• Confidentiality, privacy, and security: Will they offer a Business Associate Agreement (BAA)?
  • Disaster recovery: How often is data backed up? What assistance will be provided?
  • Termination: If the agreement is terminated, will your data be returned in a usable format? Is there an extra cost? Will they delete your data?

The EHR vendor may offer to export your data in an electronic format. This option allows you to retain copies of your electronic records while searching for an alternative EHR platform. However, before agreeing, clinicians should confirm that records will be exported in an electronic format compatible with other EHR platforms.

Once your account has been closed, the EHR company will likely delete your data in accordance with their BAA. If you choose to export your data, you will need to:

  • Make sure all data has been exported and backed up;
  • Securely store exported data on an encrypted device;
  • Be prepared to retain all exported data consistent with your record retention policy;
  • Transfer data to new electronic formats/devices as old formats/devices become obsolete (e.g., floppy disks are no longer in use);
  • Be able to retrieve exported data to fulfill requests for record copies; and
  • Retain documentation of your vendor’s closure in case questions arise in the future about why practice data was moved.

EHRs do not always provide the clearest picture of your treatment. Depending on the size of the record, the number of clinicians involved in treatment, and the technical limitations of the EHR platform, EHRs might be challenging for patients and third parties to interpret. Unfortunately, many EHRs include duplicative, conflicting, or outdated clinical information. Poorly designed EHRs can even create documentation inaccuracies when EHR infrastructure is modified or changed. For this reason, it is prudent for clinicians to review their documentation to ensure it accurately reflects their treatment role and the clinical care they have provided.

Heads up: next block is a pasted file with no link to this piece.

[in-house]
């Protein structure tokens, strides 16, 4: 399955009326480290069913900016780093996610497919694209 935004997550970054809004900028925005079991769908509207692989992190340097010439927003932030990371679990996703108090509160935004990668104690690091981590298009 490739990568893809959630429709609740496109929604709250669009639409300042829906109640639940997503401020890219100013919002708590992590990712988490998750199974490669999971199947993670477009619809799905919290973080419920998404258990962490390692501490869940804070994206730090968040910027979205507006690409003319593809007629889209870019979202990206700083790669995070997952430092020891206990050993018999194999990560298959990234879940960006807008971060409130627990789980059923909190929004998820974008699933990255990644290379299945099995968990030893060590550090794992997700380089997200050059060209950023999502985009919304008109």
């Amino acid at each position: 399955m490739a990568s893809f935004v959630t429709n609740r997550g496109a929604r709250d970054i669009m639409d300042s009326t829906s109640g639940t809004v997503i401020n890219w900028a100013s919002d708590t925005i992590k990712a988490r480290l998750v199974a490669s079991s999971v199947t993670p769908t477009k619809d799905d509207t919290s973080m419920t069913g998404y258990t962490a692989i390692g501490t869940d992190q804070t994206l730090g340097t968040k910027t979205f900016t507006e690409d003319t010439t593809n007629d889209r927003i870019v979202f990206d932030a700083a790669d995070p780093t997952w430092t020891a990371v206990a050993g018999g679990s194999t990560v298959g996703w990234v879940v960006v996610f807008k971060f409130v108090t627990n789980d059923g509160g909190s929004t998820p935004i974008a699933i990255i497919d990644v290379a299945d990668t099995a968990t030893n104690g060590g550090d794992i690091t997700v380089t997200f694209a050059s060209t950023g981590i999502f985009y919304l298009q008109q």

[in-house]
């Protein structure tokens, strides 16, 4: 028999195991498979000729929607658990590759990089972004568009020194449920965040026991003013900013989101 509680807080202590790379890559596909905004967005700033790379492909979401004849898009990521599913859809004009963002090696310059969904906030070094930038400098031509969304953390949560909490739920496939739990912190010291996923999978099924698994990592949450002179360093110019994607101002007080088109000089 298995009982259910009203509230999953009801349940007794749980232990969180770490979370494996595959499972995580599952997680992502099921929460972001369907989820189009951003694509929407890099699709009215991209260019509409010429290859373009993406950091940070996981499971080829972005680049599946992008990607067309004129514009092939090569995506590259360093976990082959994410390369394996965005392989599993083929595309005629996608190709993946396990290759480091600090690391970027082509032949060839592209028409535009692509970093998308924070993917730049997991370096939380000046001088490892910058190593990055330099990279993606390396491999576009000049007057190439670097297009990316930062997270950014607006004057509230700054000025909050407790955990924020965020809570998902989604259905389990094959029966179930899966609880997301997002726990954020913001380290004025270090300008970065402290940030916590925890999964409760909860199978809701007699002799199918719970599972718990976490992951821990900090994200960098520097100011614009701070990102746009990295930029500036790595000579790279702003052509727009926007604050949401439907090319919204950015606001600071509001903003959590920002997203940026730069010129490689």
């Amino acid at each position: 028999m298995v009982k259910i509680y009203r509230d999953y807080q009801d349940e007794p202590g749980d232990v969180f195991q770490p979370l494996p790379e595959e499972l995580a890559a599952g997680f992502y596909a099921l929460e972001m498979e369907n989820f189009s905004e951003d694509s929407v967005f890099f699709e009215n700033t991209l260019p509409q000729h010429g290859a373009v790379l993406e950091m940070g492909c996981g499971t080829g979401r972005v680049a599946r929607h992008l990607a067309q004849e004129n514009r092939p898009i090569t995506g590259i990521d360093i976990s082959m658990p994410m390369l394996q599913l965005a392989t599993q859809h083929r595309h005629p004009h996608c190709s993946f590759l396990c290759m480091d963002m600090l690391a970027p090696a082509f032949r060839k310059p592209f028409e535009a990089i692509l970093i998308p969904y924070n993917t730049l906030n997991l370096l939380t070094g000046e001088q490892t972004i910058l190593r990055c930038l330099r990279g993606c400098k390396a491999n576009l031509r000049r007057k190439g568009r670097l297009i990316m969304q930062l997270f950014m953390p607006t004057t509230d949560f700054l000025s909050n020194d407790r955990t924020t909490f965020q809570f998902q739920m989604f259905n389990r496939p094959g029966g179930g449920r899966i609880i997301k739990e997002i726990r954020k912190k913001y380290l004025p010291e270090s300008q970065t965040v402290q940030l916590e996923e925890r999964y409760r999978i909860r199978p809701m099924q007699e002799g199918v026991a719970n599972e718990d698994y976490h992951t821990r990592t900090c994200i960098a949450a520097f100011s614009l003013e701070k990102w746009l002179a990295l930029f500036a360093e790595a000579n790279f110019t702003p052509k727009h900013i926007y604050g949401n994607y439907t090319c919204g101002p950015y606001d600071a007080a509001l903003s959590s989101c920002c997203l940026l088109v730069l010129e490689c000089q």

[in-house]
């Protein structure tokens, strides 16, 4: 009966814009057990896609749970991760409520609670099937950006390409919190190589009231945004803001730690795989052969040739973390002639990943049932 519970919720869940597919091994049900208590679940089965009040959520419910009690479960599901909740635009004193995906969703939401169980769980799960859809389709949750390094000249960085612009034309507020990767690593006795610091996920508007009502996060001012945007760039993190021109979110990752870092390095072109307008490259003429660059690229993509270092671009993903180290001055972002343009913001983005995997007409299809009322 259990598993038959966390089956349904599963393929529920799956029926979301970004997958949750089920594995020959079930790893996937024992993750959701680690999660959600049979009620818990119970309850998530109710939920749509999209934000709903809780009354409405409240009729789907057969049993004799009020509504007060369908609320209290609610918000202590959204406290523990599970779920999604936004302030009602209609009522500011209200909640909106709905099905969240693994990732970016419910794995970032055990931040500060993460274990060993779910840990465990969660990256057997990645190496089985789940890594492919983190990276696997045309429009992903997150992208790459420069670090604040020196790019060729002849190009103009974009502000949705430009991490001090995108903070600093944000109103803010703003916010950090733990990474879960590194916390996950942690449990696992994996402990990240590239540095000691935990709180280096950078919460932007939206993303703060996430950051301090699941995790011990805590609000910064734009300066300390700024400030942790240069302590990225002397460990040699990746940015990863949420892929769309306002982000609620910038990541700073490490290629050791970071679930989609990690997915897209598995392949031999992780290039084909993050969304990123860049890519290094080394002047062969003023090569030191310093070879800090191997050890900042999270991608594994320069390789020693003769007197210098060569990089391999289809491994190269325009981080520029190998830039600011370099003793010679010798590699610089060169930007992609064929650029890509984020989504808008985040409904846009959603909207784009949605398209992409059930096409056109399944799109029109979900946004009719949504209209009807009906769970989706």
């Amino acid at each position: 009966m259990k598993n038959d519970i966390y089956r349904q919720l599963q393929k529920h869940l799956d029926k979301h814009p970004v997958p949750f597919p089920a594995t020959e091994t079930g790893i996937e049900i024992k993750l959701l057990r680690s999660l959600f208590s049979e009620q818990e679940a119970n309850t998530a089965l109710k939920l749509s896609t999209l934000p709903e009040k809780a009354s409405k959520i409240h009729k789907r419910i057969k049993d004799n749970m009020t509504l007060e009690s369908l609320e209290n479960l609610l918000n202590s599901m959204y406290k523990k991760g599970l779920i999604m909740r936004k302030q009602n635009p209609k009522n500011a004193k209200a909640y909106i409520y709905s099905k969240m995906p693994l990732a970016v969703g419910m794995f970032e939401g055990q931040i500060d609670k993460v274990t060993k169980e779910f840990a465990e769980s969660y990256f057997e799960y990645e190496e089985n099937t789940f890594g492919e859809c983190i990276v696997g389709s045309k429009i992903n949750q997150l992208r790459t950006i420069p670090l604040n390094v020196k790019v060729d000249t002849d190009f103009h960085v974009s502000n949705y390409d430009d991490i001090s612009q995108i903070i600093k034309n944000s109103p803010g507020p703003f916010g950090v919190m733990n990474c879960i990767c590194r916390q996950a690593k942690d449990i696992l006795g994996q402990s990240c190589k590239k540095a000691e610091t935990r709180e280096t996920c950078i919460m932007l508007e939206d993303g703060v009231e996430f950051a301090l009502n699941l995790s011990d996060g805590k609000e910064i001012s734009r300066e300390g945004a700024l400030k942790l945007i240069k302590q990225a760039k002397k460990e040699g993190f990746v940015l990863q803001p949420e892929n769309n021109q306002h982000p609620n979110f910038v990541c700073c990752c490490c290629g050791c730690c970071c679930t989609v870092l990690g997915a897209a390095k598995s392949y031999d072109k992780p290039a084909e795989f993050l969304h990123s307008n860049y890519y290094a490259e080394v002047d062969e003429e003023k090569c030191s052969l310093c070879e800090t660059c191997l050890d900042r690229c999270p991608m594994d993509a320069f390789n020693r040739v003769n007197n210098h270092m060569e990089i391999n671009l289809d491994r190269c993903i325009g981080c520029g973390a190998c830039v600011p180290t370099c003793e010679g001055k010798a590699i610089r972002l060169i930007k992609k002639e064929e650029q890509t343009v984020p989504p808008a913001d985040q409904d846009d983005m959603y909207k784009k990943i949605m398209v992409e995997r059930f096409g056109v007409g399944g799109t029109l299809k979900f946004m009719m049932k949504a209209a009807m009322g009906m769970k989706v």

Since electronic records may also look very different on paper, consider periodically printing out a copy of your record to look for:

  • Documentation errors
  • Technical glitches that create inaccuracies
  • The ability to pass a billing audit
  • The ability of a subsequent treater (or an expert witness) to understand what you did and why

If corrections need to be made to your records, consider contacting your malpractice carrier or personal attorney for assistance.

Patients are increasingly requesting deletion of their EHRs. If you have an EHR, there is a good chance one of your patients will request deletion of their electronic record after treatment has ended. In some cases, it appears EHR vendors are informing patients that they have the right to submit a request for deletion. Typically, the vendor passes along these requests to the clinician, which might lead to awkward conversations with patients. 

Clinicians should think twice before agreeing to delete clinical records. Whether electronic or paper, it is always important to retain treatment records from an ethical, legal, and malpractice standpoint. Not only is your record necessary for continuity of care, it is key to establishing a defense in the event of a claim or lawsuit, and many states require clinicians to retain records for a minimum number of years after the conclusion of treatment.